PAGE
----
View All Technology

Radiation Therapy

The use of radiation to treat certain cancers in our pets has dramatically increased survival rates compared to using surgery or chemotherapy alone. In general, pets tolerate radiation therapy remarkably well.


Radiation therapy is a very effective tool for controlling certain types of cancer. It may be used alone or in combination with other forms of treatment such as surgery and chemotherapy. The equipment used to administer radiation treatment is called a linear accelerator. This machine delivers a high-energy beam, in a precisely controlled manner, directly to the tumor while minimizing damage to the surrounding tissues.

If it is determined that radiation therapy will be helpful for your pet, precise positioning of your pet for radiation treatments is determined and documented using CAT scans, radiographs, and digital photography. Once this information is collected, sophisticated computer programming is used to generate a three-dimensional plan for administering radiation to your pet’s tumor. Radiation treatment doses are given in intervals, rather than a single large dose, to allow for repair and survival of the normal tissue surrounding the tumor. For example, a common protocol for tumor control is 16 to 20 treatments over approximately four weeks. Some pets are treated less frequently than every day, depending on the purpose of the treatment. Single doses of radiation might be prescribed to alleviate clinical signs, such as bone pain, associated with certain tumors. Radiation therapy truly has lengthened the lives of many patients with cancer.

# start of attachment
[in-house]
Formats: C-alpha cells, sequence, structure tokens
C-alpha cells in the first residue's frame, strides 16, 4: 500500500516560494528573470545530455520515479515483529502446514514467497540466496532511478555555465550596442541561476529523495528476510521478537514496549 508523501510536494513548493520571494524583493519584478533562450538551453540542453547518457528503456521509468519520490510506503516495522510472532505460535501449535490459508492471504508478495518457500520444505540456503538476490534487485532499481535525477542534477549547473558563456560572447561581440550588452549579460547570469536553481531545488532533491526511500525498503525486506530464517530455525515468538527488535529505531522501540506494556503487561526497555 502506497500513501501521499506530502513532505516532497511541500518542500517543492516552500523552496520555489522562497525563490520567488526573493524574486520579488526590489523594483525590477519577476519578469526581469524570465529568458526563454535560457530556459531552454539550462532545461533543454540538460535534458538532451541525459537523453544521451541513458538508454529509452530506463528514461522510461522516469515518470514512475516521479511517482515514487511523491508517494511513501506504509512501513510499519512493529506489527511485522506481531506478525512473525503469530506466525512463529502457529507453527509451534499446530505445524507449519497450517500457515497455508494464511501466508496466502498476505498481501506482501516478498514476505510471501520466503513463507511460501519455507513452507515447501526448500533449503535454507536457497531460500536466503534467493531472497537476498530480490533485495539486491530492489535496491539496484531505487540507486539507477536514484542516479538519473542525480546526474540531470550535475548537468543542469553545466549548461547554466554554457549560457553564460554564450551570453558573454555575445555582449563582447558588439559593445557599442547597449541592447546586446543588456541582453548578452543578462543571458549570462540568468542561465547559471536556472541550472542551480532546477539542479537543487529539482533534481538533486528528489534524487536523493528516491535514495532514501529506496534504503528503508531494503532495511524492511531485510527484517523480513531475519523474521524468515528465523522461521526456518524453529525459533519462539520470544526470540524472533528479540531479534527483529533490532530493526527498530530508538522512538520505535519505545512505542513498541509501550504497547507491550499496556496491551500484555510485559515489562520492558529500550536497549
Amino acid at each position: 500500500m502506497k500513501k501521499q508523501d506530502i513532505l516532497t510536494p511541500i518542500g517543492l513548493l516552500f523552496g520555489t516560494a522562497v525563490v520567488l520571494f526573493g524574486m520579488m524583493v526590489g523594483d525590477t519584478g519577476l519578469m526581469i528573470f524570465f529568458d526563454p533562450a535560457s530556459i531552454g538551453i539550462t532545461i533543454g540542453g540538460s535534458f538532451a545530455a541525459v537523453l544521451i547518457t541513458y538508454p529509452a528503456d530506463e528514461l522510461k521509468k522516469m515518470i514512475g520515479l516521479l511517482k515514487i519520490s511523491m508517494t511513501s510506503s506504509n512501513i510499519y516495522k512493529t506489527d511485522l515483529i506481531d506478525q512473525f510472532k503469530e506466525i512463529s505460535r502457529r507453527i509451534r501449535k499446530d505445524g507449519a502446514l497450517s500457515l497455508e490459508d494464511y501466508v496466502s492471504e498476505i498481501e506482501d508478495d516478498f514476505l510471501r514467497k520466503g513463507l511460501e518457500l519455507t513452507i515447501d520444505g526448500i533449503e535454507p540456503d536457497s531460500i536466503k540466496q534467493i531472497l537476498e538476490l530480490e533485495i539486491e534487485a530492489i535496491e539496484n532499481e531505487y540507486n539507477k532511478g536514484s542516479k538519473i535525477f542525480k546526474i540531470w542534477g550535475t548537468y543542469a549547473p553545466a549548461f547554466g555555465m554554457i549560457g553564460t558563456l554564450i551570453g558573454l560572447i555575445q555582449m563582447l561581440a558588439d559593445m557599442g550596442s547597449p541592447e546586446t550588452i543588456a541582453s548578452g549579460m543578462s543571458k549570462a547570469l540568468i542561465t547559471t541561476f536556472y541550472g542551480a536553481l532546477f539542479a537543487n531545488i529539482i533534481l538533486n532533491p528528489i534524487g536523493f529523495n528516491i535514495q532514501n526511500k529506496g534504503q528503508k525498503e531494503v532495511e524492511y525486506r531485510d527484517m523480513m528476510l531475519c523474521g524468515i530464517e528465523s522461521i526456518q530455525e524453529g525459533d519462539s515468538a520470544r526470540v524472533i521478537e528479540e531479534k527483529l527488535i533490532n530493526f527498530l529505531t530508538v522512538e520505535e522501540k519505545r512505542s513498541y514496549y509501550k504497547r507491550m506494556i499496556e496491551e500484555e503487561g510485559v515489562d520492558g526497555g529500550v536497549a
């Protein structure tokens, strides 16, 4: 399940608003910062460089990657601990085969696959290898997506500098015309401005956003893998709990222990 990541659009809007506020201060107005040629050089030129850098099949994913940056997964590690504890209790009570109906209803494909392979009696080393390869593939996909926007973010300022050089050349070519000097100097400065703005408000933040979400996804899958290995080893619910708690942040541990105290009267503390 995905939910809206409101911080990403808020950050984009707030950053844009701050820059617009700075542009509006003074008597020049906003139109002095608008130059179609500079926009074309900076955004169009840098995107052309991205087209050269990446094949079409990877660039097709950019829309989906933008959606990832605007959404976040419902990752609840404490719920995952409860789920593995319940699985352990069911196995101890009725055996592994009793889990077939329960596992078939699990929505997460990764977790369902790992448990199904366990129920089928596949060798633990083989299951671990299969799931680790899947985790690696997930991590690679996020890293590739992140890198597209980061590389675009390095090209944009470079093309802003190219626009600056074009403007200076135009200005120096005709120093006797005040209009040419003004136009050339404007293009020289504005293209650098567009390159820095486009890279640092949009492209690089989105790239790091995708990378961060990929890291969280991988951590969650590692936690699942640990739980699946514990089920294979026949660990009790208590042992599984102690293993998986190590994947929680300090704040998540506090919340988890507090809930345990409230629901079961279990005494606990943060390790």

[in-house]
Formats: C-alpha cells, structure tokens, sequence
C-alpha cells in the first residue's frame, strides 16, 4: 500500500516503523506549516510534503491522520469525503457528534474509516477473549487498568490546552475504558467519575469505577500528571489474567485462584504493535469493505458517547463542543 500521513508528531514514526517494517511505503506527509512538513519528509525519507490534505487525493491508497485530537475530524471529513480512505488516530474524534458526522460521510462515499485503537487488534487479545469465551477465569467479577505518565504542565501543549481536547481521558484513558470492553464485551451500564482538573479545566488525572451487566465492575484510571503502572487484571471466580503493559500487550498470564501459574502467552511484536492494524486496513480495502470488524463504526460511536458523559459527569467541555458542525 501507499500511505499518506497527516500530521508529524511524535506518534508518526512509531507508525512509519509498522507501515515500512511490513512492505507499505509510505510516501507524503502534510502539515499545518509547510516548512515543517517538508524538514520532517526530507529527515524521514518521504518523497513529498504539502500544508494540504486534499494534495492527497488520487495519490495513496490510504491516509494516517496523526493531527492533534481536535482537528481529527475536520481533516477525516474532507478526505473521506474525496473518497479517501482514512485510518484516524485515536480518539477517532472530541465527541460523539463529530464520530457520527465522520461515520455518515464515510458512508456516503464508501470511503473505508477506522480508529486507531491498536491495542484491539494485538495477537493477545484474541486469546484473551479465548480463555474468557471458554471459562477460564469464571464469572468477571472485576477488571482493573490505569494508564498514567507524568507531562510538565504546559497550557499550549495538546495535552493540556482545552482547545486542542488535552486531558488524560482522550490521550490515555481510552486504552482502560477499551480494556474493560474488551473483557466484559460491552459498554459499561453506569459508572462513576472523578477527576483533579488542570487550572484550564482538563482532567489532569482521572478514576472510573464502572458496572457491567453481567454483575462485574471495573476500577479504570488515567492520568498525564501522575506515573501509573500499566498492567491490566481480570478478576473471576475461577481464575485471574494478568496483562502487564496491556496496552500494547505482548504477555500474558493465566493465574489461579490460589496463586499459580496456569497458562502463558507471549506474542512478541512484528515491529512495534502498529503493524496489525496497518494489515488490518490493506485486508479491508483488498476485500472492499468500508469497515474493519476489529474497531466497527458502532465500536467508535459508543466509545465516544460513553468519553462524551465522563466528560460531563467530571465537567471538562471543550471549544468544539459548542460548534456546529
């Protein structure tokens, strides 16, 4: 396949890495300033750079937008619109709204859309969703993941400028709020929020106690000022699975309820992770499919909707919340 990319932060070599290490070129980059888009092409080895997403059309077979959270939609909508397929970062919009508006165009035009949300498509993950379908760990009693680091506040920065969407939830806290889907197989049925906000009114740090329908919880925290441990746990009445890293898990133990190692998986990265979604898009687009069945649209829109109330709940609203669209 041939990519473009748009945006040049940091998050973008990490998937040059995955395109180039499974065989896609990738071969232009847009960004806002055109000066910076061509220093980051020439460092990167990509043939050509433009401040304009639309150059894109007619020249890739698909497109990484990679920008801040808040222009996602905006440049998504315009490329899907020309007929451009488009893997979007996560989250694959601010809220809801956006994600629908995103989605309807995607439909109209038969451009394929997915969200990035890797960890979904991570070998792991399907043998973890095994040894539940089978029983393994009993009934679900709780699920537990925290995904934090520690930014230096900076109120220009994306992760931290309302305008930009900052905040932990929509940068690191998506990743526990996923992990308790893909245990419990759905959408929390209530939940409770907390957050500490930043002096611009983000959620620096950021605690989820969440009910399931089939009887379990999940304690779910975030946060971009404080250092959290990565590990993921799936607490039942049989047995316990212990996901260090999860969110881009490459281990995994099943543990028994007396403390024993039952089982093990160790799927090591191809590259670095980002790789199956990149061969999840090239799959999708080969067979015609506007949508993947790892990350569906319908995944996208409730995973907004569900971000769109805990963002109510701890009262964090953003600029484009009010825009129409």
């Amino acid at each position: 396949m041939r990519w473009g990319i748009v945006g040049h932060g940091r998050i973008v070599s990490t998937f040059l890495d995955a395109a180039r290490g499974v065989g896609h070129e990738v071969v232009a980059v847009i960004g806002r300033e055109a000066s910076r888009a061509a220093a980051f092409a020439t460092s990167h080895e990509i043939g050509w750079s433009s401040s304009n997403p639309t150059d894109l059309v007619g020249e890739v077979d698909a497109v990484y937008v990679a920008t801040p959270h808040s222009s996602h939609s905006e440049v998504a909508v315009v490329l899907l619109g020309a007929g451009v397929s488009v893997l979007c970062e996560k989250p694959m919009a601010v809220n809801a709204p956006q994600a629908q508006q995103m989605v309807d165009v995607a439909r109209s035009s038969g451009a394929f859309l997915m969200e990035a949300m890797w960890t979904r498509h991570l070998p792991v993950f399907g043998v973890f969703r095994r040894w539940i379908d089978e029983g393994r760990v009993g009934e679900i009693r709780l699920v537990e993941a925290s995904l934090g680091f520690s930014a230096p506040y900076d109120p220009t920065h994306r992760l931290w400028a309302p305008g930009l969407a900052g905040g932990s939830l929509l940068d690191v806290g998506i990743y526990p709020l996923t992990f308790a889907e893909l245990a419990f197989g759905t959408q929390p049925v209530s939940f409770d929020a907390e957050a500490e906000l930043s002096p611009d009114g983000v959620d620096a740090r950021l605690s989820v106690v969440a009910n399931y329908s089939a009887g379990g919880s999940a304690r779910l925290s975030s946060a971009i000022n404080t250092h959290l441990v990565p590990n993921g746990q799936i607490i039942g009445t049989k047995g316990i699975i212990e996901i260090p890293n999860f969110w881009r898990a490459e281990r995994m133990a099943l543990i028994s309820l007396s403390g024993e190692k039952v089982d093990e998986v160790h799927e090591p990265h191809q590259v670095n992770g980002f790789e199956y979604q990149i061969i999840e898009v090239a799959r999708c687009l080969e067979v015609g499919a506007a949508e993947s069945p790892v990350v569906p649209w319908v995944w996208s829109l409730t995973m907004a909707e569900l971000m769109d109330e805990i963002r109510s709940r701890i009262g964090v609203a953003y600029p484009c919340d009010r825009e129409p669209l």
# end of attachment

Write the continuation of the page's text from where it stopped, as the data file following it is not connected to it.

Important Information

A full course of radiation therapy can take three to four weeks to complete. Patients living locally can be dropped off each day for treatment. We also have very comfortable boarding facilities for those patients traveling a distance. As treatments are performed Monday through Friday, your pet will be able to go home each weekend.

As careful positioning of your pet for radiation treatment is extremely important, your pet’s hair may need to be shaved in the area to be radiated. Our veterinary patients typically tolerate radiation therapy very well. Side effects seen are usually self-limiting. At the time of consultation, we will discuss the possible side effects associated with your pet’s tumor along with the long-term outlook, so that you can make an educated decision on whether or not to proceed with radiation therapy.

Veterinary Professionals